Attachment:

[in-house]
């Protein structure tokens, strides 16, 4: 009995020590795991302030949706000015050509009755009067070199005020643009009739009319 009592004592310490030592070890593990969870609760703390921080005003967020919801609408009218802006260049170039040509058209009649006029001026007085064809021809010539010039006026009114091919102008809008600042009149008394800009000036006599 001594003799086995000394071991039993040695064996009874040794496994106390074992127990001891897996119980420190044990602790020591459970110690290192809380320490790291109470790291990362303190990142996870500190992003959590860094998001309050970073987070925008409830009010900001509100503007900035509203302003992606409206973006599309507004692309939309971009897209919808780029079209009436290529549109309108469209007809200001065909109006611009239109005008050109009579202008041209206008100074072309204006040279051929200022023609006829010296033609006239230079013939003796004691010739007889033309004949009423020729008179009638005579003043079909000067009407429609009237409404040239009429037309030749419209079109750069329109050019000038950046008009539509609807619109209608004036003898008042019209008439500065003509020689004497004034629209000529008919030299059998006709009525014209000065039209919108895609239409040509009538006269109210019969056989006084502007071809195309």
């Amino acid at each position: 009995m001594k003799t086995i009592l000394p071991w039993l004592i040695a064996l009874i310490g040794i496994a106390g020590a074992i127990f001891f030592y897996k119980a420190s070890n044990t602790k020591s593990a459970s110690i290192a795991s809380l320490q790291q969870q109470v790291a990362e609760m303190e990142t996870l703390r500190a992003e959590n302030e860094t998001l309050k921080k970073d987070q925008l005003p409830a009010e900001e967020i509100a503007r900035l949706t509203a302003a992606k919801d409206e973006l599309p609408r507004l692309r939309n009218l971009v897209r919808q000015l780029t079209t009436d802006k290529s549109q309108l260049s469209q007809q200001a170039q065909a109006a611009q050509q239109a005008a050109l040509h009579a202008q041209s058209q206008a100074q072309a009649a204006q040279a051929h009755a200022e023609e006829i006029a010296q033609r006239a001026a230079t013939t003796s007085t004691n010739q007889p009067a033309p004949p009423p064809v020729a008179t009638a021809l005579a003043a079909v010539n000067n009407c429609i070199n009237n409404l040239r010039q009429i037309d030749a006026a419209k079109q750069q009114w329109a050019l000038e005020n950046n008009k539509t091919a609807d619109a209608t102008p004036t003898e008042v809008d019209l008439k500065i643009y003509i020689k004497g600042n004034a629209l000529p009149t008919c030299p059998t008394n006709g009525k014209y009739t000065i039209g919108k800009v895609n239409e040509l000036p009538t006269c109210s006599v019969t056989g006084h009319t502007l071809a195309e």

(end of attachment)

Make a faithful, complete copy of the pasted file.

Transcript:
[in-house]
């Protein structure tokens, strides 16, 4: 009995020590795991302030949706000015050509009755009067070199005020643009009739009319 009592004592310490030592070890593990969870609760703390921080005003967020919801609408009218802006260049170039040509058209009649006029001026007085064809021809010539010039006026009114091919102008809008600042009149008394800009000036006599 001594003799086995000394071991039993040695064996009874040794496994106390074992127990001891897996119980420190044990602790020591459970110690290192809380320490790291109470790291990362303190990142996870500190992003959590860094998001309050970073987070925008409830009010900001509100503007900035509203302003992606409206973006599309507004692309939309971009897209919808780029079209009436290529549109309108469209007809200001065909109006611009239109005008050109009579202008041209206008100074072309204006040279051929200022023609006829010296033609006239230079013939003796004691010739007889033309004949009423020729008179009638005579003043079909000067009407429609009237409404040239009429037309030749419209079109750069329109050019000038950046008009539509609807619109209608004036003898008042019209008439500065003509020689004497004034629209000529008919030299059998006709009525014209000065039209919108895609239409040509009538006269109210019969056989006084502007071809195309």
């Amino acid at each position: 009995m001594k003799t086995i009592l000394p071991w039993l004592i040695a064996l009874i310490g040794i496994a106390g020590a074992i127990f001891f030592y897996k119980a420190s070890n044990t602790k020591s593990a459970s110690i290192a795991s809380l320490q790291q969870q109470v790291a990362e609760m303190e990142t996870l703390r500190a992003e959590n302030e860094t998001l309050k921080k970073d987070q925008l005003p409830a009010e900001e967020i509100a503007r900035l949706t509203a302003a992606k919801d409206e973006l599309p609408r507004l692309r939309n009218l971009v897209r919808q000015l780029t079209t009436d802006k290529s549109q309108l260049s469209q007809q200001a170039q065909a109006a611009q050509q239109a005008a050109l040509h009579a202008q041209s058209q206008a100074q072309a009649a204006q040279a051929h009755a200022e023609e006829i006029a010296q033609r006239a001026a230079t013939t003796s007085t004691n010739q007889p009067a033309p004949p009423p064809v020729a008179t009638a021809l005579a003043a079909v010539n000067n009407c429609i070199n009237n409404l040239r010039q009429i037309d030749a006026a419209k079109q750069q009114w329109a050019l000038e005020n950046n008009k539509t091919a609807d619109a209608t102008p004036t003898e008042v809008d019209l008439k500065i643009y003509i020689k004497g600042n004034a629209l000529p009149t008919c030299p059998t008394n006709g009525k014209y009739t000065i039209g919108k800009v895609n239409e040509l000036p009538t006269c109210s006599v019969t056989g006084h009319t502007l071809a195309e």